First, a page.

Alumni Horizon Award Recipient: Social Activism through Eating Well | Work of Arts
Alumni Horizon Award Recipient: Social Activism through Eating Well | Work of Arts

Alumni Horizon Award Recipient: Social Activism through Eating Well

by | September 20, 2016
Photography by Jordan Matter
Leanne Brown’s viral cookbook is changing lives for the better

As we look forward to Alumni Weekend (Sept 22-25, 2016), the Faculty of Arts is proud to share the stories of our inspiring alumni award winners!

 

brown-leanne_2016-alumni-horizon-award_official-portrait_credit-jordan-matterLeanne Brown (’07 BA) practices good citizenship every day. While many aspire to make socially positive changes, the Alumni Horizon Award recipient has already improved the lives of hundreds of thousands of low-income families with her book, Good and Cheap: Eat Well on $4/day. The free publication, a nutrition-packed cookbook for food insecure individuals, recently surpassed one million downloads. And it was not her first cookbook.

According to Adam Rozenhart (’04 BA), Brown’s friend and former colleague at The Gateway, “Leanne has always been deeply passionate about how we break bread together as a community.”

Brown attributes her interest in social justice to her early experiences at the U of A. It was here that she focused on Religious Studies as a way of understanding the organizing principles and values of society. Following the completion of her BA, Leanne worked with then-city councillor Don Iveson (’01 BA) as a research assistant, and later, as deputy campaign manager. It was while working for Iveson that Brown observed first-hand the issues around food policy, food insecurity and poverty.

It was also during this time that Brown self-published the first of three cookbooks, including From Scratch, a beginner-level vegetarian cookbook, and Velo Fare (co-authored by fellow alumna Sarah Chan [’03 BA]) — a celebration of cycling, farmers markets and home cooking.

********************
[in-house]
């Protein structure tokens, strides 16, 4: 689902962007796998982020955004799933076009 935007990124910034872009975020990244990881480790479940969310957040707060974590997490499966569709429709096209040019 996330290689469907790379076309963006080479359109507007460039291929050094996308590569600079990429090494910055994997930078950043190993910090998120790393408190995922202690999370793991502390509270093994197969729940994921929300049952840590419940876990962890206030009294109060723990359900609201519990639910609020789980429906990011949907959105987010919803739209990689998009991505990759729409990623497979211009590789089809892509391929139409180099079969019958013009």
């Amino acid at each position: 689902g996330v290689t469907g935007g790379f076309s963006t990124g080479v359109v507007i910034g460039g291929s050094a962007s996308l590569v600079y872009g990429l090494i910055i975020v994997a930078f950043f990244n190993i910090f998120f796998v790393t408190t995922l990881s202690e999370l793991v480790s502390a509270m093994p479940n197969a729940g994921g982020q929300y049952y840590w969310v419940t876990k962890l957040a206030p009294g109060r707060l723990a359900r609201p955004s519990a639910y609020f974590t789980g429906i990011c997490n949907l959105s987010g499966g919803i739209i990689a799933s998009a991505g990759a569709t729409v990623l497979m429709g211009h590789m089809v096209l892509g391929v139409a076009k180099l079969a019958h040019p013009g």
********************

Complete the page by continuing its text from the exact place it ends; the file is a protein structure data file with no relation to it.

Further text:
“Leanne has always been deeply passionate about how we break bread together as a community.”- Adam Rozenhart, friend and former colleague of Leanne Brown

In 2012, Brown entered the MA program in food studies at New York University. Her interest in food policy and social justice led her to her thesis project, Good and Cheap: Eat Well on $4/Day. Hoping to put the cookbook into the hands of the people who needed it most, in particular those receiving SNAP (Supplemental Nutrition Assistance Program) benefits (otherwise known as food stamps in the US), Brown offered the book as a free download on her website. It has since been downloaded more than one million times. She calls it her “accidentally-on-purpose burst upon to the food world.”

Her life post-graduation is about meaningful and life-changing action. With the PDF version of Good and Cheap a viral hit, Brown turned to the crowdfunding platform Kickstarter to finance a print run of the book, where it became their #1 cookbook. She used a “buy one/give one” model, so that people who bought a book could then give another copy to a family in need. Over 70,000 printed copies of Good and Cheap have been given to people in need. The second edition of Good and Cheap became a New York Times bestseller, and Forbes Magazine declared Brown a 2015 Top 30 under 30 (Food & Wine).

When she visited the U of A in October 2015 to promote Good and Cheap, she donated a copy to the Campus Food Bank for every book sold. This is a common practice for Brown’s events across North America.

Recently, along with co-author Tina Faiz, Brown published a new cookbook, one she calls “her love letter to Edmonton.” Edmonton Cooks: Signature Recipes from the City’s Best Chefs is already a local bestseller.

Edmonton Cooks includes the recipe for the Sugarbowl’s cinnamon buns,” she says. “I can now make them in my own kitchen in New York, which is a great nostalgia trip!”

Brown is working on — you guessed it — another cookbook, while continuing to positively impact the lives of everyone around her.

“The U of A is where I made lifelong friends and where my attitudes about public service were really shaped,” she says. “It is deeply touching to be recognized.”


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